Ca Mau faces severe shortage of irrigation water
24 May 20 Vietnamplus Source Many crop growing areas in Ca Mau province's freshwater zones are facing a severe shortage of water because of a prolonged dry spell.Ca Mau (VNS/VNA) - Many crop growing areas in Ca Mau province's freshwater zones are facing a severe shortage of water because of a prolonged dry spell.
Ca Mau is the only province in the Mekong Delta that cannot access water from the Mekong and relies mostly on rainwater for irrigation.
Ly Van Lam commune, one of the largest vegetable growing areas in Ca Mau city, has seen its irrigation canals dry up and farmers struggle to find water for their crops.
Following instructions from local authorities at the beginning of the ongoing dry season, farmers grew only short - term crops like onion, bitter melon, mustard greens, gourds, and cucumber.
To secure water for their vegetables, many farmers have had to drill borewells to draw groundwater. But groundwater has become scarce and farmers drilling now have difficulty finding water.
Mac Ngoc Truyen, Chairman of the Ly Van Lam Commune Farmers Association, said the association has told farmers not to grow vegetables on large areas like they did before.
This would help farmers save water, use water meant for domestic use and mitigate the losses caused by the drought, he said.
In Tran Van Thoi district, vegetable farmers are facing a poor harvest because of the lack of water while the prices of vegetables have fallen dramatically.
Vu Dang Khoa, Chairman of the Minh Ha Agriculture Service Co-operative in the district's Khanh Binh Dong commune, said after Tet (Lunar New Year) members grew pumpkin and gourds.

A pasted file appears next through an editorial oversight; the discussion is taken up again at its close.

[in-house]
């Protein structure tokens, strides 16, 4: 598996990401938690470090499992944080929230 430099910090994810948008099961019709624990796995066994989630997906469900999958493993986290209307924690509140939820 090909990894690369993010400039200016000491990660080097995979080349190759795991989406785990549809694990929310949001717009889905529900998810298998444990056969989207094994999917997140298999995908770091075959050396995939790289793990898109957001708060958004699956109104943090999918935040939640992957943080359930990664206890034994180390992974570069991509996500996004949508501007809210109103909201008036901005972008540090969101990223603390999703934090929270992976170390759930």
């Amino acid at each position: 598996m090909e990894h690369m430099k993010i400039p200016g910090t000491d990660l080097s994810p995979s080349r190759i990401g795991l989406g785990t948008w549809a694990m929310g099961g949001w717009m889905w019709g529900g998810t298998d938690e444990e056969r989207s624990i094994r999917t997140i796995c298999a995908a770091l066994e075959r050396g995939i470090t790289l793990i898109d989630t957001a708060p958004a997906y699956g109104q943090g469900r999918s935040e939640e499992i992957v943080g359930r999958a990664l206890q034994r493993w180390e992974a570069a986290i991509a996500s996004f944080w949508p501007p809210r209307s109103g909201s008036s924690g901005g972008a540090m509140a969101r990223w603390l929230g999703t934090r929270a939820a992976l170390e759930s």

When the crops began to bear fruit, there was no water and the yield is set to fall by half, he said.
The cooperative's members have built a temporary dam to store water, but there is not enough to irrigate crops, he said.
Fruit growing areas in the province have been affected by a lack of water and farmers have had to make great efforts to save their fruit trees.
Nguyen Van Thinh, who has a 1ha guava orchard in Tran Van Thoi district's Khanh Hung commune, said the leaves of many trees have withered.
He had to prune many branches to save the trees, but many still died, he said.
"The source of irrigation water for the orchard is a river. This year the drought has been severe and the river has dried up."
The dry weather has been forecast to continue, and agricultural officials have instructed fruit farmers to take measures to save their trees.
Farmers are instructed to use rice straw, dried grass and dried leaves to cover the roots to lock in moisture, and prune branches to reduce the quantity of water required by the trees.
Drought and saltwater intrusion had wholly or partially affected more than 20,500ha of crops including rice in the province as of early April, according to the provincial Department of Agriculture and Rural Development.
To mitigate losses to the summer – autumn rice crop caused by dry weather, the department has established farming schedules for various localities.
The province plans to grow a total of 36,000ha of summer – autumn rice in Tran Van Thoi, U Minh and Thoi Binh districts and Ca Mau city.
The schedules require farmers to sow 27,000ha of rice after they finish preparing the land. The remaining 9,000ha will be sown when there are rains. The rainy season normally begins in May.
High-quality varieties will account for 65 – 70 percent of the province's summer – autumn rice area, fragrant and specialty varieties for 10 -15 percent and medium-quality varieties for 10 percent.
The department has urged farmers to grow more high-quality and fragrant varieties since they are in high demand.
Nguyen Tran Thuc, head of the province's Plant Cultivation and Protection Sub-department, said rice farmers should adopt advanced farming techniques to improve quality, reduce costs and improve their incomes./VNA